Not yet. We currently have a low fidelity prototype showing the proof of concept. We have tested it in a simulated environment and it is able to produce results. We are hoping to test it out in the forest soon.
How different is it from other sensors that are currently being used?
Forest Guard is able to detect both illegal logging and forest fires. Most of the sensors we have
come across have only been used to detect illegal logging. Currently, there are no such sensors in the market
How long did you work on the project?
The hackathon runs for one week. So we worked on the project for a week.
How did the 4 of you work as a team taking into consideration one is from a different institution and another from another country?
We met during our internships in Microsoft ADC, so it was easy coming together as a team because we were familiar with each other. We made use of online collaboration apps such as teams and google meets. We set meeting times when everyone was comfortable since we were balancing school work. We mostly made use of the weekend to really work on the project.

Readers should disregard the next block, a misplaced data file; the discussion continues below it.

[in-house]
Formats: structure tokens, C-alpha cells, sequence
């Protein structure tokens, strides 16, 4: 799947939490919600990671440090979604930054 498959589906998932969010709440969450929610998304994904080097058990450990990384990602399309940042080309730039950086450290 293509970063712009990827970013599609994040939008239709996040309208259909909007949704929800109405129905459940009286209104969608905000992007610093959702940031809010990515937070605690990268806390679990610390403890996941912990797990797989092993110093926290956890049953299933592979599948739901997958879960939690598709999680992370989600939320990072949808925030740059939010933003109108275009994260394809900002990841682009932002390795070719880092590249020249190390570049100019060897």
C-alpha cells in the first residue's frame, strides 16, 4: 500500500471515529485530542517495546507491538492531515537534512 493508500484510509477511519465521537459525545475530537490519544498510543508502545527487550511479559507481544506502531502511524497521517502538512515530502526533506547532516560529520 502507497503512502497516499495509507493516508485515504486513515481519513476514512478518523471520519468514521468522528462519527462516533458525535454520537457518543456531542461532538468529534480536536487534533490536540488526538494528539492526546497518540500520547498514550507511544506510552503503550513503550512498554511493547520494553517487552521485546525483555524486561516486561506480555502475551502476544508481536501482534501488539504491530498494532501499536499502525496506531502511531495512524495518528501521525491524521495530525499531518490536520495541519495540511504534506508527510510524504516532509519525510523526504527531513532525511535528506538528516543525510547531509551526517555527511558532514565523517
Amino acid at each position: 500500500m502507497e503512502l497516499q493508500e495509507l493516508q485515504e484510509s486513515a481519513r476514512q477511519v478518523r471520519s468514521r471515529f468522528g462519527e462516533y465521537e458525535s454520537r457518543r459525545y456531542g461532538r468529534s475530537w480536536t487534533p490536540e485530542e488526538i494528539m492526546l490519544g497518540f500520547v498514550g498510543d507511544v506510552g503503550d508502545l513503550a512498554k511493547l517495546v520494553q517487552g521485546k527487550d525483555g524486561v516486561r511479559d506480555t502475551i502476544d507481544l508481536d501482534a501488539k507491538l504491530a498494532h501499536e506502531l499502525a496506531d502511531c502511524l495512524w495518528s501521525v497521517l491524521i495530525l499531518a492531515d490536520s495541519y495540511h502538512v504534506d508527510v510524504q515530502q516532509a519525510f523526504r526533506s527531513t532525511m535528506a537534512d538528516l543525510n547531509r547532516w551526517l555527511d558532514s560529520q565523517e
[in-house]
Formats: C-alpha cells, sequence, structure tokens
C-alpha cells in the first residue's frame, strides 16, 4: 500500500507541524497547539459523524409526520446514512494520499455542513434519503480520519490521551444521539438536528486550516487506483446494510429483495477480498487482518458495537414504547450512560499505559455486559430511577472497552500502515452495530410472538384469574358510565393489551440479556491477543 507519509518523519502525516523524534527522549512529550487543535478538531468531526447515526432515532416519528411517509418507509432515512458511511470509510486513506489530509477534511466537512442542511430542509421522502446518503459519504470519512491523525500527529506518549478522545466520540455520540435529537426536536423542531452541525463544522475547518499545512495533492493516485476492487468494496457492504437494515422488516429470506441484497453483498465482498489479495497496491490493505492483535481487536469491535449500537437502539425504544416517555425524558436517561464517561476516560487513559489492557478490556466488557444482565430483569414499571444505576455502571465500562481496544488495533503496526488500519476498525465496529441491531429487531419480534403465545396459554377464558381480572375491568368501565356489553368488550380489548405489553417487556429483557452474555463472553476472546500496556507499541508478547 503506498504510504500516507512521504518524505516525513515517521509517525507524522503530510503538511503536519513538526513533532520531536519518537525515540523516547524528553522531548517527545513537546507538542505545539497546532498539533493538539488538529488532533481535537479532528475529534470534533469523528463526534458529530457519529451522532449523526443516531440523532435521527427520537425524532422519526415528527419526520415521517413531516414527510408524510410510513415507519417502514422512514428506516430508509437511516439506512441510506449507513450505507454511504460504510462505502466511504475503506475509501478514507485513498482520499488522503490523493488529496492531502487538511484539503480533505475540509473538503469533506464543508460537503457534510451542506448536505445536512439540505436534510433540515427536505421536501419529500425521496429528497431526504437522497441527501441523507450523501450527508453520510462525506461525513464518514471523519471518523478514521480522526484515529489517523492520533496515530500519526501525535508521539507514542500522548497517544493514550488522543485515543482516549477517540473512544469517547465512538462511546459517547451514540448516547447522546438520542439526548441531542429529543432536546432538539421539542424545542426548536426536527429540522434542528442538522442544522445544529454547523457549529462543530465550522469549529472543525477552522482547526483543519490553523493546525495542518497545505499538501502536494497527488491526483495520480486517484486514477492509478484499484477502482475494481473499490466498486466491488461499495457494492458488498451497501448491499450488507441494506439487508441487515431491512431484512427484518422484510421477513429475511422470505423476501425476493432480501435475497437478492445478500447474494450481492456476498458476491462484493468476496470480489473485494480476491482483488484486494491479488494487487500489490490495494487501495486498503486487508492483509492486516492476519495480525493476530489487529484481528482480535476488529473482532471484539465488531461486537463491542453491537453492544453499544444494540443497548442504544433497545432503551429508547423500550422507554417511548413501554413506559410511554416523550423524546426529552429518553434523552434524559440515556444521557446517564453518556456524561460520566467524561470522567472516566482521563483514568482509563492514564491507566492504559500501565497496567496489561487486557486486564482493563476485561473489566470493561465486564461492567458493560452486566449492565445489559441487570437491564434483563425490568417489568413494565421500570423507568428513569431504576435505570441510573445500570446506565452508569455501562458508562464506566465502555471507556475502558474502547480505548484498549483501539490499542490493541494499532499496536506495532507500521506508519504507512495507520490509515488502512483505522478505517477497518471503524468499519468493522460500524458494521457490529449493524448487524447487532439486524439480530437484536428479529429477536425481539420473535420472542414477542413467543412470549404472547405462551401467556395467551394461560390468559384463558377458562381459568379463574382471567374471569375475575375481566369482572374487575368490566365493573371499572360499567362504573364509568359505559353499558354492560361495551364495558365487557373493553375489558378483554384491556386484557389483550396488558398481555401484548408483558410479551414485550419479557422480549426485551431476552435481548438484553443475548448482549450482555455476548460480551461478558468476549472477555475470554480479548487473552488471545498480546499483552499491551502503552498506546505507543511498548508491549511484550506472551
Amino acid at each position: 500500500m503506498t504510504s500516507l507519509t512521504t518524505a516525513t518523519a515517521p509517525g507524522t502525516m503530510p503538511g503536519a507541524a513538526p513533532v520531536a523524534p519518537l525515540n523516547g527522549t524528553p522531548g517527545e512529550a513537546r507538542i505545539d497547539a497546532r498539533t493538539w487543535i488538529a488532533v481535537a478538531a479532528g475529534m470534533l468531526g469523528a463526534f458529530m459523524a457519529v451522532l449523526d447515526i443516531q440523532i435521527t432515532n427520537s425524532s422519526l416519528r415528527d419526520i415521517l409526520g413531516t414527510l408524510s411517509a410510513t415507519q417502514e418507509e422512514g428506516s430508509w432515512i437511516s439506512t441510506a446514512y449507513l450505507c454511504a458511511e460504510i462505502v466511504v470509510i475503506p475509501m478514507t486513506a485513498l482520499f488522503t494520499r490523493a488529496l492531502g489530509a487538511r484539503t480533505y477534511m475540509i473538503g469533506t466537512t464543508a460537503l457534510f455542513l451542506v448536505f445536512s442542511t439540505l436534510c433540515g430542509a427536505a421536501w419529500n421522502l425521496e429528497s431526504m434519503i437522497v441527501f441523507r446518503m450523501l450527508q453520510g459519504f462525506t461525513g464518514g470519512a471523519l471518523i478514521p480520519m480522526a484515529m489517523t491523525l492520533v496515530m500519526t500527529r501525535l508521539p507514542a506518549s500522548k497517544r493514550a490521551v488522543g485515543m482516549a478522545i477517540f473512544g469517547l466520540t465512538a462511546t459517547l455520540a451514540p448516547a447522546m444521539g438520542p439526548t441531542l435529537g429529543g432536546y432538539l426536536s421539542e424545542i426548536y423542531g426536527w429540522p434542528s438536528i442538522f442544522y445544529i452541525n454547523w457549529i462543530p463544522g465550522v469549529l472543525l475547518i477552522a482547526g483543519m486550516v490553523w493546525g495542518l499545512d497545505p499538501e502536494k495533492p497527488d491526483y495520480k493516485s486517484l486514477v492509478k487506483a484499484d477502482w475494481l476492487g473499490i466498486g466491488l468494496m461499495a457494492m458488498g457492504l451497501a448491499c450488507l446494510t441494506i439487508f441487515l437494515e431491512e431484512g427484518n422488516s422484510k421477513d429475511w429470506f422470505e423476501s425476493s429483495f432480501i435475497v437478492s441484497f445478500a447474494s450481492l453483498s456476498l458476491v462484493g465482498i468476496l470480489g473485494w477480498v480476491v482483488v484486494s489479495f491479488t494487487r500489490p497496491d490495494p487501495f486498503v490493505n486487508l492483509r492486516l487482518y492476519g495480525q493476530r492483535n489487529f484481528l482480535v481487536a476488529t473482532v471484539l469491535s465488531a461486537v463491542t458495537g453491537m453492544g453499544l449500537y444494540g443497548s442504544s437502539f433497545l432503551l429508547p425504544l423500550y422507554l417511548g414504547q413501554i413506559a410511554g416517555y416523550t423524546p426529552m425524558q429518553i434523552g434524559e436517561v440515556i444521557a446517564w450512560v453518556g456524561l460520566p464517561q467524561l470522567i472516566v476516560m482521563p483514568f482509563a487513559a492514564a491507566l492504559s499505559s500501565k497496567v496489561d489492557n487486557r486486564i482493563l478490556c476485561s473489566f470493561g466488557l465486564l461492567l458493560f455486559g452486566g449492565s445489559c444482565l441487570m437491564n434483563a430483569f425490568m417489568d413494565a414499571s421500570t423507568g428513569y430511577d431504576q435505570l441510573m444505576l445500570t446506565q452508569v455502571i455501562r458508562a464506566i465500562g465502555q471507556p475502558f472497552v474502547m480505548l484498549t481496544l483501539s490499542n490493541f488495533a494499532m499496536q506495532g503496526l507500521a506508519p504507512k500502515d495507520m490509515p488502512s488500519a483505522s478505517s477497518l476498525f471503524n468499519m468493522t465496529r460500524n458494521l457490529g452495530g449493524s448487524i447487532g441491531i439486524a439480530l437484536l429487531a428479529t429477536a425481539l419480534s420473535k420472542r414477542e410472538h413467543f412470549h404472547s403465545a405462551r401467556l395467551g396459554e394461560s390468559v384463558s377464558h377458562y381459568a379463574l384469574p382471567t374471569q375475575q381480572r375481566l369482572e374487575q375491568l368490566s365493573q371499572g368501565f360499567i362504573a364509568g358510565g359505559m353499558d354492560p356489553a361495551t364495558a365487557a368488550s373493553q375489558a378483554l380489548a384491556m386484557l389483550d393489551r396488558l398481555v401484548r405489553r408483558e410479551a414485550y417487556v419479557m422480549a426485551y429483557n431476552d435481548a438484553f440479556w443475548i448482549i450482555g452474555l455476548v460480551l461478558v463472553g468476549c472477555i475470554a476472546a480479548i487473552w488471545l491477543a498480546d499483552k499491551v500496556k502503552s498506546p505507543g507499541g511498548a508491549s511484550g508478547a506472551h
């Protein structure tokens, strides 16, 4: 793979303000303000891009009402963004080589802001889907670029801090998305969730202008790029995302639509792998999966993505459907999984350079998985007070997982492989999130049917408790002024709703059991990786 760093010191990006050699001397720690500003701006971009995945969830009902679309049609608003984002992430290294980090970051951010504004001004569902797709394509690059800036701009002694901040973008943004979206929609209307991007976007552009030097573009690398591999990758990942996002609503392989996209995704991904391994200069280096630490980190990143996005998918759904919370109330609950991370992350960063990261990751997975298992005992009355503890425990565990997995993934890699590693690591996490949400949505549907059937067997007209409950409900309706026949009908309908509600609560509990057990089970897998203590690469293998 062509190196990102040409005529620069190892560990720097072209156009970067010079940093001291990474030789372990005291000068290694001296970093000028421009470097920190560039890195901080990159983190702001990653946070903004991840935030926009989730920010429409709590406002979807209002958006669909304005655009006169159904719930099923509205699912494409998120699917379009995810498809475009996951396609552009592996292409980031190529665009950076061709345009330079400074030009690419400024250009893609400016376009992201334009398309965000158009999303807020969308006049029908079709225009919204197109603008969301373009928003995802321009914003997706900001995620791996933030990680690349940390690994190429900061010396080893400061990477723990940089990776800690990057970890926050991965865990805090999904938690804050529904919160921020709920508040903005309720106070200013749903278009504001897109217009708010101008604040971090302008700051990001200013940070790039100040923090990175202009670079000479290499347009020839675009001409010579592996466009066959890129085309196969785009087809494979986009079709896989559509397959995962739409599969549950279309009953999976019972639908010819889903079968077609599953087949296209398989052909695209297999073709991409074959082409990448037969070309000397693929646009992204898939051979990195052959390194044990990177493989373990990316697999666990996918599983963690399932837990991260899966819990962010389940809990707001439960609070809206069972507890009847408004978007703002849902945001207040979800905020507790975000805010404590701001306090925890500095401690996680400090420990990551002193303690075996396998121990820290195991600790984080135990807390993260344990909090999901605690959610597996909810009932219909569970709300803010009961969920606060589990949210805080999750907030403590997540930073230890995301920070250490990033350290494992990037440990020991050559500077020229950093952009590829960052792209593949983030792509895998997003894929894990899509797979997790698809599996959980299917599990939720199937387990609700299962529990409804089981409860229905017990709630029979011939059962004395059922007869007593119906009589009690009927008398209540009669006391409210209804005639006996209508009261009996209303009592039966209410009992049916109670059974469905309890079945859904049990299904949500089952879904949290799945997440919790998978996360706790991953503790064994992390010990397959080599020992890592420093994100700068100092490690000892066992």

What would you say set your team apart from the other competitors?
The moderators in charge of the hackathon told us how we implemented our solution is what made us stand out from the rest of the competitors. We convert sounds picked up from the forest to a spectrogram, then we go ahead and use Azure Cognitive Services (image classifier) to classify our spectrograms and determine whether there is illegal logging.
What lead to the success of the team winning?
Our team dynamic was the key to our success. Everyone played their part well and we were willing to help one another whenever we got stuck. We determined roles based on everyone’s prior experience with various technologies. For the technologies that none of us was familiar with, we would all research them and present our findings during our daily standup meetings.